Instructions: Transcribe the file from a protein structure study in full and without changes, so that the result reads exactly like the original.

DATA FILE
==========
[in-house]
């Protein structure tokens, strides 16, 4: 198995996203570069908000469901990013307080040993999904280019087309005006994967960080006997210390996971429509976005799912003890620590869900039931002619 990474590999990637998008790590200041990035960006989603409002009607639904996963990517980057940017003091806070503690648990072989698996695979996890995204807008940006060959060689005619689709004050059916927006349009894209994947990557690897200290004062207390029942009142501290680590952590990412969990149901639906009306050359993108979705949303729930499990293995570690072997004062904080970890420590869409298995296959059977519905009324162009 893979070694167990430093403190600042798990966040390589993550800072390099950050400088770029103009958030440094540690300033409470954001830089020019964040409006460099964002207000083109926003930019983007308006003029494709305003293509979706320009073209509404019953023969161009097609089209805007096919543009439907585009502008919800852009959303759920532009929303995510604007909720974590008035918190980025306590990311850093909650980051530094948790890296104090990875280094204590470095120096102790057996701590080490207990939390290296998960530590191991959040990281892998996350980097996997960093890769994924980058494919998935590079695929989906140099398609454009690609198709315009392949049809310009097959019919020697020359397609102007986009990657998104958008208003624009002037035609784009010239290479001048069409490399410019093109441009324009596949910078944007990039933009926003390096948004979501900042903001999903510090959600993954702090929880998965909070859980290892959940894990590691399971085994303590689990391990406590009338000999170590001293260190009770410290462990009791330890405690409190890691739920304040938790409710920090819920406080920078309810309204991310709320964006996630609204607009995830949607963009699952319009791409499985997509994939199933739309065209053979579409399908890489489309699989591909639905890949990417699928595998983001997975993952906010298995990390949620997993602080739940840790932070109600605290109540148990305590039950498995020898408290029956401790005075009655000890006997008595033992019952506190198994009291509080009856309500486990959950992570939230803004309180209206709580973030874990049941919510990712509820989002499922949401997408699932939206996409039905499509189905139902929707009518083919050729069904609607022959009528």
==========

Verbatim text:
[in-house]
């Protein structure tokens, strides 16, 4: 198995996203570069908000469901990013307080040993999904280019087309005006994967960080006997210390996971429509976005799912003890620590869900039931002619 990474590999990637998008790590200041990035960006989603409002009607639904996963990517980057940017003091806070503690648990072989698996695979996890995204807008940006060959060689005619689709004050059916927006349009894209994947990557690897200290004062207390029942009142501290680590952590990412969990149901639906009306050359993108979705949303729930499990293995570690072997004062904080970890420590869409298995296959059977519905009324162009 893979070694167990430093403190600042798990966040390589993550800072390099950050400088770029103009958030440094540690300033409470954001830089020019964040409006460099964002207000083109926003930019983007308006003029494709305003293509979706320009073209509404019953023969161009097609089209805007096919543009439907585009502008919800852009959303759920532009929303995510604007909720974590008035918190980025306590990311850093909650980051530094948790890296104090990875280094204590470095120096102790057996701590080490207990939390290296998960530590191991959040990281892998996350980097996997960093890769994924980058494919998935590079695929989906140099398609454009690609198709315009392949049809310009097959019919020697020359397609102007986009990657998104958008208003624009002037035609784009010239290479001048069409490399410019093109441009324009596949910078944007990039933009926003390096948004979501900042903001999903510090959600993954702090929880998965909070859980290892959940894990590691399971085994303590689990391990406590009338000999170590001293260190009770410290462990009791330890405690409190890691739920304040938790409710920090819920406080920078309810309204991310709320964006996630609204607009995830949607963009699952319009791409499985997509994939199933739309065209053979579409399908890489489309699989591909639905890949990417699928595998983001997975993952906010298995990390949620997993602080739940840790932070109600605290109540148990305590039950498995020898408290029956401790005075009655000890006997008595033992019952506190198994009291509080009856309500486990959950992570939230803004309180209206709580973030874990049941919510990712509820989002499922949401997408699932939206996409039905499509189905139902929707009518083919050729069904609607022959009528």